If you want to use Ubiquiti hardware but not Vyatta, OpenBSD supports the Octeon processor [1]. In particular the edgerouter lite can be swapped to OpenBSD [2] for the cost of the right USB stick [3] and a console cable [4].

Some people find the ERL's performance isn't sufficient to pass packets and also host services such as radius or that the passive heat management on the edgerouter isn't sufficient. In that case Protectli.com [5] makes appliances with monster heat sinks on top and despite running an old ATOM processor can push data at gigabit speeds [6] thanks to onboard Intel NICs.

Finally you can just grab any refurb wintel box, add a couple of Intel NICs and throw away the windows license.

The great thing about OpenBSD is particularly for its typical roles of firewall, load balancer, edge gateway, authentication server, etc it doesn't require much CPU or storage.

I recently rebuilt a laptop with Windows from a USB 3 stick to an Intel M.2 NVME SSD. It took less than 5 minutes to go from booting to install to reboot. OpenBSD's footprint is so small you'll see similar build times particularly when you leave off X Window.

[1] https://www.openbsd.org/octeon.html

[2] https://codeghar.com/blog/openbsd-network-gateway-on-edgerou...

[3] https://www.amazon.com/dp/B013CCTM2E/ref=cm_sw_em_r_mt_dp_U_...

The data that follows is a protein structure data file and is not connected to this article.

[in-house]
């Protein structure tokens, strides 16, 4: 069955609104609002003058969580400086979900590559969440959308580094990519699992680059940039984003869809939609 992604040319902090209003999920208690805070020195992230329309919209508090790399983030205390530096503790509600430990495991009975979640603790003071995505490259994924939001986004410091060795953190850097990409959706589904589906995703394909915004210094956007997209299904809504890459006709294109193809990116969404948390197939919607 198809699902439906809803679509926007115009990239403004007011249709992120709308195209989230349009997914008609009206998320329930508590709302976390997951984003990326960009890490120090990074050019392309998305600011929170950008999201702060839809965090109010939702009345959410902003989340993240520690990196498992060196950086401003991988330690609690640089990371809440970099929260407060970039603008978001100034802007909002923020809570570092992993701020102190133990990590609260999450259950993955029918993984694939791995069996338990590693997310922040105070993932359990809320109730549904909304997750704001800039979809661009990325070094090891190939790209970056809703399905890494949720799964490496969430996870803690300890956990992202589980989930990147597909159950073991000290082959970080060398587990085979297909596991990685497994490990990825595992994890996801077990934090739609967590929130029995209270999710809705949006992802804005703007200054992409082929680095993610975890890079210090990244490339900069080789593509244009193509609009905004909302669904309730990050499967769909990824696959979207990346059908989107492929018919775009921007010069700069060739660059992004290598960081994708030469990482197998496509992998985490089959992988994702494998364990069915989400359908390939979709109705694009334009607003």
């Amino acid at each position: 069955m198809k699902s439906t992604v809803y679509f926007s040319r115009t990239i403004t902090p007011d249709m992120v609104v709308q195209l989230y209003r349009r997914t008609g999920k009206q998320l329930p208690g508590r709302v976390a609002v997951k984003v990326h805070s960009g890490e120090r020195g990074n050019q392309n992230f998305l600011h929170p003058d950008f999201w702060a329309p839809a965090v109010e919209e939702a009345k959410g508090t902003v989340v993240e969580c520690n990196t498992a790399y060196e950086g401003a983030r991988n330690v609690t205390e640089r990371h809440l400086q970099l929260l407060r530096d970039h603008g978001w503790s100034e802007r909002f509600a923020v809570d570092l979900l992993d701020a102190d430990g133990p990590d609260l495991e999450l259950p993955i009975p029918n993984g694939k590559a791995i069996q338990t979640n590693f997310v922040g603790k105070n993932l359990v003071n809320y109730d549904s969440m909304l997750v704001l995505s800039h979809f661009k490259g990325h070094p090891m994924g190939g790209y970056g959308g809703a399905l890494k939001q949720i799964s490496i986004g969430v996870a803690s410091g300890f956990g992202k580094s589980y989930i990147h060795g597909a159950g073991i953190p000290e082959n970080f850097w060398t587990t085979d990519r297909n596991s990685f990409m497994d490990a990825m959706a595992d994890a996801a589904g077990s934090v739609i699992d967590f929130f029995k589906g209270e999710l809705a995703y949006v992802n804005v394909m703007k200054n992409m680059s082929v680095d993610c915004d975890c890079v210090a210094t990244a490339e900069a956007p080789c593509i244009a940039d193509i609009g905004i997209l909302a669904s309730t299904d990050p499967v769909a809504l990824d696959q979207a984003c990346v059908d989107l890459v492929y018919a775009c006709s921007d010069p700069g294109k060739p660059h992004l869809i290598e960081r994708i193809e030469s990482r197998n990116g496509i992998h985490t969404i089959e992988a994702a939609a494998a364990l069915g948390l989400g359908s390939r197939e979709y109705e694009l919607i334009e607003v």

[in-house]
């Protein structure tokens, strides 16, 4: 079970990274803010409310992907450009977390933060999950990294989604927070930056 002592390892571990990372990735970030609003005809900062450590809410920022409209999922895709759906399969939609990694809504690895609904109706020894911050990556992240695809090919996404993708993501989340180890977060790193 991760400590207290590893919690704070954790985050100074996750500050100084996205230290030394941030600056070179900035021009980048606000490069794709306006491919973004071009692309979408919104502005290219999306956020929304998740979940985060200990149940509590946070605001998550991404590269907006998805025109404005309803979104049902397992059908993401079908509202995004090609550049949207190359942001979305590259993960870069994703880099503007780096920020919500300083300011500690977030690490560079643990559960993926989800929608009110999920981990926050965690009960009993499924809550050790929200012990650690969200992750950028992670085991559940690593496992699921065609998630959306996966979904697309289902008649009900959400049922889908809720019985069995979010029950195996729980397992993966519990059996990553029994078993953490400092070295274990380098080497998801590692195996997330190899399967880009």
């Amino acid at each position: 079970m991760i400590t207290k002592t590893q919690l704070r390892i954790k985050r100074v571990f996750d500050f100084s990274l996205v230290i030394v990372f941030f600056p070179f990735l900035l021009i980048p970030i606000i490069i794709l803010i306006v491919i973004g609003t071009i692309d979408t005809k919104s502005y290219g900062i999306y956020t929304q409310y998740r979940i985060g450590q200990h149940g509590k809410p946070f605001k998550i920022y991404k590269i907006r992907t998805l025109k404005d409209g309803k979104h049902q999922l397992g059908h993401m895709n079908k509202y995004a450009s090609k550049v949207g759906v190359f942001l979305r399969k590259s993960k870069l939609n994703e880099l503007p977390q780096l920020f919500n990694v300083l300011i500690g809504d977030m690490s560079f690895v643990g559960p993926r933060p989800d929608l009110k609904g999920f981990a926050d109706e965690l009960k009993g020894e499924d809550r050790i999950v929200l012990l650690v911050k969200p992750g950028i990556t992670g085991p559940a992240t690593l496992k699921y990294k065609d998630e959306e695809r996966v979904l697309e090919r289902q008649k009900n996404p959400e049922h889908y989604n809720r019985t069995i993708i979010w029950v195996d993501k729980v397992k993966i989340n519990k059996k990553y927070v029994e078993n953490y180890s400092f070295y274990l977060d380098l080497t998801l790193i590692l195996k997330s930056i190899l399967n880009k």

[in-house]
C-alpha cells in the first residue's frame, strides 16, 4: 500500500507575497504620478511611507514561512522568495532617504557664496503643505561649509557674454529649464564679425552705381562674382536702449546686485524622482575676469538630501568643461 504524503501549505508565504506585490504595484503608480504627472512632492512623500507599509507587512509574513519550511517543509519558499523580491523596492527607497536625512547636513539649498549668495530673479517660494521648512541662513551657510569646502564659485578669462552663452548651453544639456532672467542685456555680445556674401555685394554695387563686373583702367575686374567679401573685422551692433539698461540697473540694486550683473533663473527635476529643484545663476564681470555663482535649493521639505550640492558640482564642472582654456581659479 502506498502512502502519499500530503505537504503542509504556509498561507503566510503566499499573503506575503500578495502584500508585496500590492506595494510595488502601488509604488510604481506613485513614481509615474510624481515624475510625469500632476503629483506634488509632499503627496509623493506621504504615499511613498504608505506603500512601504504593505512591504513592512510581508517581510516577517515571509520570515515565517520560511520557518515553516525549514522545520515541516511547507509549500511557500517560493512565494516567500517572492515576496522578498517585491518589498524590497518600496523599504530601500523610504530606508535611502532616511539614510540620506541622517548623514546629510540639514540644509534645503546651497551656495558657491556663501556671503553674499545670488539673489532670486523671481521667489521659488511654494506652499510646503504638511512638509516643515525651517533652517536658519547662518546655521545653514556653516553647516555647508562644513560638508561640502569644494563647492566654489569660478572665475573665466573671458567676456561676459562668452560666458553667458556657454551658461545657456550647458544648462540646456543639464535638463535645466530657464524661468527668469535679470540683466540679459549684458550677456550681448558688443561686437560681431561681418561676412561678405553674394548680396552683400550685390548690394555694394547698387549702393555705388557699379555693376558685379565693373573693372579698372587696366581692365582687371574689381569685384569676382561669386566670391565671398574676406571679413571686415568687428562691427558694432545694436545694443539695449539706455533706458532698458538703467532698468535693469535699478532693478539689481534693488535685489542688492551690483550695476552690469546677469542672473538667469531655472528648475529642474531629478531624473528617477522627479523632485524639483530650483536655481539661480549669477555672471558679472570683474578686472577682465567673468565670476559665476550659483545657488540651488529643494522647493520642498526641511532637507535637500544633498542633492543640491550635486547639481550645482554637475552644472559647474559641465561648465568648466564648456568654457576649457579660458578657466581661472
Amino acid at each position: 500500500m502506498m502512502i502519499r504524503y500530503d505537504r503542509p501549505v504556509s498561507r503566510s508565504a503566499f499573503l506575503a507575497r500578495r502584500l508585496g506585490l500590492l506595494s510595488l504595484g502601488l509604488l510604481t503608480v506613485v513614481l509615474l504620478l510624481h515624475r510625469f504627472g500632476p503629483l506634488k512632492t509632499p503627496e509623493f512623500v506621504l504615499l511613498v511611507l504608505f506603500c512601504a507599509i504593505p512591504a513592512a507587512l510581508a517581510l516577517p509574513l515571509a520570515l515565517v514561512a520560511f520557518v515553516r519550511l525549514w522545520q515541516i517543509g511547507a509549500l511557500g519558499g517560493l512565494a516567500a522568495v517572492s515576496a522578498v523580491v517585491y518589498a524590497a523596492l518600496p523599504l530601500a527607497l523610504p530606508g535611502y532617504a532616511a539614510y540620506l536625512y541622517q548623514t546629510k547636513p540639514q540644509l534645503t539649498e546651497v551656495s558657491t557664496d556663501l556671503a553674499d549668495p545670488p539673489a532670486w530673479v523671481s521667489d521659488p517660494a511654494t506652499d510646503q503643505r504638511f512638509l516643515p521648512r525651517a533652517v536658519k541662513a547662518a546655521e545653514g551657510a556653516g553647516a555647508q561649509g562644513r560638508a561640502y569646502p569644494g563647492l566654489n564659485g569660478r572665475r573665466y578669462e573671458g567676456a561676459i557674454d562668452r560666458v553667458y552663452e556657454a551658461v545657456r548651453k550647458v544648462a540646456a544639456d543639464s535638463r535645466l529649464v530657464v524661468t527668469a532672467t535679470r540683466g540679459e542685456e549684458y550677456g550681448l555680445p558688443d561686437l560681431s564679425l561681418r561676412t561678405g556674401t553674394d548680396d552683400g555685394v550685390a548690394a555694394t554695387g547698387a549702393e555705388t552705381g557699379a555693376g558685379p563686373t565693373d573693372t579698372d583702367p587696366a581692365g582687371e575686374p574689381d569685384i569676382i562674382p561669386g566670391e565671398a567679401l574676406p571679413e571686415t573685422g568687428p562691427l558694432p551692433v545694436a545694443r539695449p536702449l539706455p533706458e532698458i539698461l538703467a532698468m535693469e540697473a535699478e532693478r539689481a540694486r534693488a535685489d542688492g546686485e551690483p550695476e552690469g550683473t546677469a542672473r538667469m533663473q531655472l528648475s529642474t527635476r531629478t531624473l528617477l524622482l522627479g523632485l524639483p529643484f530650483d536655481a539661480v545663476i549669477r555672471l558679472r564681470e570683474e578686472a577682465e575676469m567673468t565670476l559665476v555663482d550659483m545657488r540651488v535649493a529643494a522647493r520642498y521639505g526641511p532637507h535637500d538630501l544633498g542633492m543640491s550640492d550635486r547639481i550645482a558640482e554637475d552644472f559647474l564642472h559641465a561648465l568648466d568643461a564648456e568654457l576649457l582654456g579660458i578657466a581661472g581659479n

[4] https://www.amazon.com/dp/B01N0LMWGQ/ref=cm_sw_em_r_mt_dp_U_...

[5] https://protectli.com/4-port/

[6] https://tech.mangot.com/blog/2018/11/08/showing-a-gigabit-op...

It does just work (TM). Brightness and volume hotkeys work out of the box, without a desktop environment (even on the console). WiFi, including autojoining, works using a single ifconfig command or configuration file. Suspend/resume works on my laptop without any configuration.

If you’re using it on a laptop, just make sure to use an older, less ultrabook-like machine and you’ll be good.

If you're willing to use old hardware for compatibility, any of the major *nix flavors just work.

True. I was still impressed with how well-thought-out the laptop features were without a desktop environment. I think it would be harder to get the same on Linux without manually configuring the hotkeys and dealing with wpa_supplicant.

What are the desktop GUI environments or window managers available on OpenBSD that are comparable to those on Linux? I see a mention of running X as a user, but nothing more.

What about desktop hardware support? Does it have working drivers for different WiFi chipsets, video cards, trackpad, etc. (referring only to x86 based systems)?

>What are the desktop GUI environments or window managers available on OpenBSD that are comparable to those on Linux?

I'll answer this honestly;

All of the X11 based ones until SystemD and wayland came about are essentially supported or working. Gnome created a hard dependency on systemd and thus can't be used any longer on openbsd.

Wayland (and thus; Sway) is not supported by OpenBSD.